The Gleaners and I title image
, ,
82 min.
Release Date
The Gleaners and I poster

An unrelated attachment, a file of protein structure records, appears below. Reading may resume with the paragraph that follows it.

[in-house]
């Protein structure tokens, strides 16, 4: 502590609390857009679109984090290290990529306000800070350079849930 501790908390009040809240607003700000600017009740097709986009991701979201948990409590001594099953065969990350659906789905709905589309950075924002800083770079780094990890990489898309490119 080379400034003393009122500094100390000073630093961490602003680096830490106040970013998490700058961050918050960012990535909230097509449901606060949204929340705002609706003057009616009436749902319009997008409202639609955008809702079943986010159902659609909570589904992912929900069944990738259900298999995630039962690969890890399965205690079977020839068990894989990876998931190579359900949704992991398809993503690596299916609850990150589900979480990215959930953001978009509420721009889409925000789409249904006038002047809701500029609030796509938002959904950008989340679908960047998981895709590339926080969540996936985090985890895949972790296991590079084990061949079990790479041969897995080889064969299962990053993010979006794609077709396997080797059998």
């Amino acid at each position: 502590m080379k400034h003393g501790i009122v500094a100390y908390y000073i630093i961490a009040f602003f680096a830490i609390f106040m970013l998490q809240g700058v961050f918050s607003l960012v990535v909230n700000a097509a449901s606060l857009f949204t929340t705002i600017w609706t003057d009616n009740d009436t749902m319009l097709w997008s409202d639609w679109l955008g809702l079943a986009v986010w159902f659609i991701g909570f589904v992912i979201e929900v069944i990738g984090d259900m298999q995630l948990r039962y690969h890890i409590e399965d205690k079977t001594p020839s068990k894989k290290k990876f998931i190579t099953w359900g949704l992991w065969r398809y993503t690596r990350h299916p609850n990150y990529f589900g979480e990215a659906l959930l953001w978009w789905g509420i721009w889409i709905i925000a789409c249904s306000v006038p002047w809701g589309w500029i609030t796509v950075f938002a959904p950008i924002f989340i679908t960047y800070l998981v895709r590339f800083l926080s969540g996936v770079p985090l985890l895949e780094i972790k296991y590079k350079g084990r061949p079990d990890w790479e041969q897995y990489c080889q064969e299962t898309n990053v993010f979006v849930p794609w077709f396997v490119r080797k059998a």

When I was a young boy, I would sit on my grandmother’s lap and examine her hands. Her skin looked transparent to me, thinly stretched over tendons and bones. My hands would follow the blue lines beneath her skin and note the faint liver spots. She would laugh when I poked her veins and moved them beneath her skin, and she told me that my skin would look like this when I became her age. She grew up on a farm in Minnesota, and she may have gleaned, though I never had a chance to ask her. I think about Irene’s hands while watching Agnès Varda’s The Gleaners and I, when the then 72-year-old filmmaker trains her digital camcorder on herself, “Filming one hand with the other,” she says. She considers how they’ve aged, and how, under the right conditions, they might serve as a framing device. Varda, who’s the grandmother every cinephile wishes they had, began her documentary as an investigation into the tradition of gleaning. She sought to explore people who take leftover food after the harvest because they must and those who make an ethical choice to glean to combat consumer waste. But rather than adopt an aesthetic pretense such as vérité style or direct cinema to capture her subject, Varda’s mode of filmmaking, like her best work, defies conventions and proves both experimental and personal. Equally as important to her subject, The Gleaners and I considers her own gleaning as a filmmaker, offering an unconventional self-portrait of someone who culls moments from the world and, through her unique perspective, turns them into art.

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